the 2 NADH + H+ generated during glycolysis yields how many ATP molecules 4 (or 6) ATP molecules
complete oxidation of 1 glucose molecule to carbon dioxide & water yields 38 or 36 molecules of ATP
glycogenesis occurs when (glycolysis is "turned off" by high ATP levels, glucose molecules are combined in long chains to form glycogen);
how does glycogenesis begin when glucose entering cells is phosphorylated to glucose-6-phosphate & the coverted innto its isomer, glucose-1-phosphate
glycogenolysis occurs when blood levels of glucose drop, glycoge lysis or splitting occurs
beta oxidation the initial phase of fatty acid oxidation, ocurs in the mitochondria
glyceraldehyde is equal to half a glucose molecule & ATP energy harvest from its complete oxidation is approx. 1/2 that of glucose (18 ATP/glycerol)
lipogenesis triglyceride sythesis; occurs when cellular ATP & glucose levels are high
lypolysis (fat-splitting); the breakdown of stored fats into glycerol & fatty acids, essentially lipogenesis in reverse
Before amino acids can be oxidized for energy they must be deaminated; their amine group (NH2) must be removed; resulting molecule then converted to pyruvic acid or one of the keto acid inntermediates in the Krebs cycle
what state does the body exist in dynnamic catabolic-anabolic state
what are the differences between the carbohydrate/fat pool & the amino acid pool? 1) fats & carbohydrates are oxidized directly to produce cellular energy, whereas a.a. can be used to supply energy only after being converted to a carbohydrate intermediate (keto acid) 2) excess carb. & fat can be stored as such, whereas excess aa are no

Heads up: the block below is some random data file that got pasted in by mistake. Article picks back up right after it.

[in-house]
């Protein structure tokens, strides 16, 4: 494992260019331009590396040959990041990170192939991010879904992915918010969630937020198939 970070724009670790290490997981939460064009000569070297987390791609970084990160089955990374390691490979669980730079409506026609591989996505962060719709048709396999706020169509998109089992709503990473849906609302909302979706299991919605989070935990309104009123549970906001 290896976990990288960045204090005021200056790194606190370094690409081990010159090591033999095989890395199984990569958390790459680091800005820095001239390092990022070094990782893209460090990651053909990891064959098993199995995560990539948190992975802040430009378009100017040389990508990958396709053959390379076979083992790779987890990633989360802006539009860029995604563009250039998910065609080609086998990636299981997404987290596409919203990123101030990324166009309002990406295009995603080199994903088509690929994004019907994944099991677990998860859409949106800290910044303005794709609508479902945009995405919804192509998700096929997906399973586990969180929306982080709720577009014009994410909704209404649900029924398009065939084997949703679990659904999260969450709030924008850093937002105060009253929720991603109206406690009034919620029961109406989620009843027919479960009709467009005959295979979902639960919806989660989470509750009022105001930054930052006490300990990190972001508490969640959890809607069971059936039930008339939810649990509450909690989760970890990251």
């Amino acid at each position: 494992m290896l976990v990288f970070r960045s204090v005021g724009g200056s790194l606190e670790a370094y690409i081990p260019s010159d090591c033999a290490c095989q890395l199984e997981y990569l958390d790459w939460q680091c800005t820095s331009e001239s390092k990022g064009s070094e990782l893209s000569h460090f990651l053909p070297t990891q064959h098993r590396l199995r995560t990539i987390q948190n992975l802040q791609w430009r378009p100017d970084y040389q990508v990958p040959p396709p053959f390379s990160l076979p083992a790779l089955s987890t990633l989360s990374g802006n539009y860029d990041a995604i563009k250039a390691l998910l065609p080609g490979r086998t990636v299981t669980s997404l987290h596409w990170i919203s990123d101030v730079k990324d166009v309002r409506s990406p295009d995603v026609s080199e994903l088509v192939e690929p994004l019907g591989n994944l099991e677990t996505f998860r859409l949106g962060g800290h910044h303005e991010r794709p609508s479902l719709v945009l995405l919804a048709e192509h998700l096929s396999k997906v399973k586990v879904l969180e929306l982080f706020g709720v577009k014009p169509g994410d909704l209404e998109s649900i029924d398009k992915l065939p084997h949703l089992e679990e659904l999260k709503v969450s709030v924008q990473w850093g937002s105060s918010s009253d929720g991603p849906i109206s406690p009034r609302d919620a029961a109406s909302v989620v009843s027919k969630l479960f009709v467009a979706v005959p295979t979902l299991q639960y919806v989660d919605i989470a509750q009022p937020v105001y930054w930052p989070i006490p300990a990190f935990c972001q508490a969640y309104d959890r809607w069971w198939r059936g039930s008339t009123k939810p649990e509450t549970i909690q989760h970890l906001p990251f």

absorptive state fed state; the time during & shortly after eating, when nutrients are flushing into the bloodstream fm the gastorintestinal tract
postabsorptive (fasting) state period when the GI tract is empty & energy sources are supplied by the breakdown of body reabsorbes
elevated amino acid levels in the blood stimulate insulin release
what type of hormone is insulin a hypoglycemic hormone
glucose sparinng the increased use of noncarbohydrate fuel molecules (especially triacylglycerols) to conserve glucose
glucagon insulin antagonist
what type of hormone is glucagon hyperglycemic hormone; promotes a rise in blood glucose; targets the liver & adipose tissue
increasing blood sugar levels trigger insulin release
which "pushes"___ into the cells glucose
blood sugar levels decline
when blood sugar levels are low the secrtion of ___ occurs glucagon
which ___ pulls glucose from the cells into the blood
growth hormonne secretion is enhanced by prolonnged fasting or rapid declines in plasma glucose levles, & it exerts important ant-insulin effects
list the functions of the liver 1) packages fatty acids into forms that ca be stored or transported 2) synthesizes plasma proteins 3) forms nonessential aa & convertes ammonia resulting from their deamination to urea a less toxic excretory product 4)stores glucose as glycogen & regulate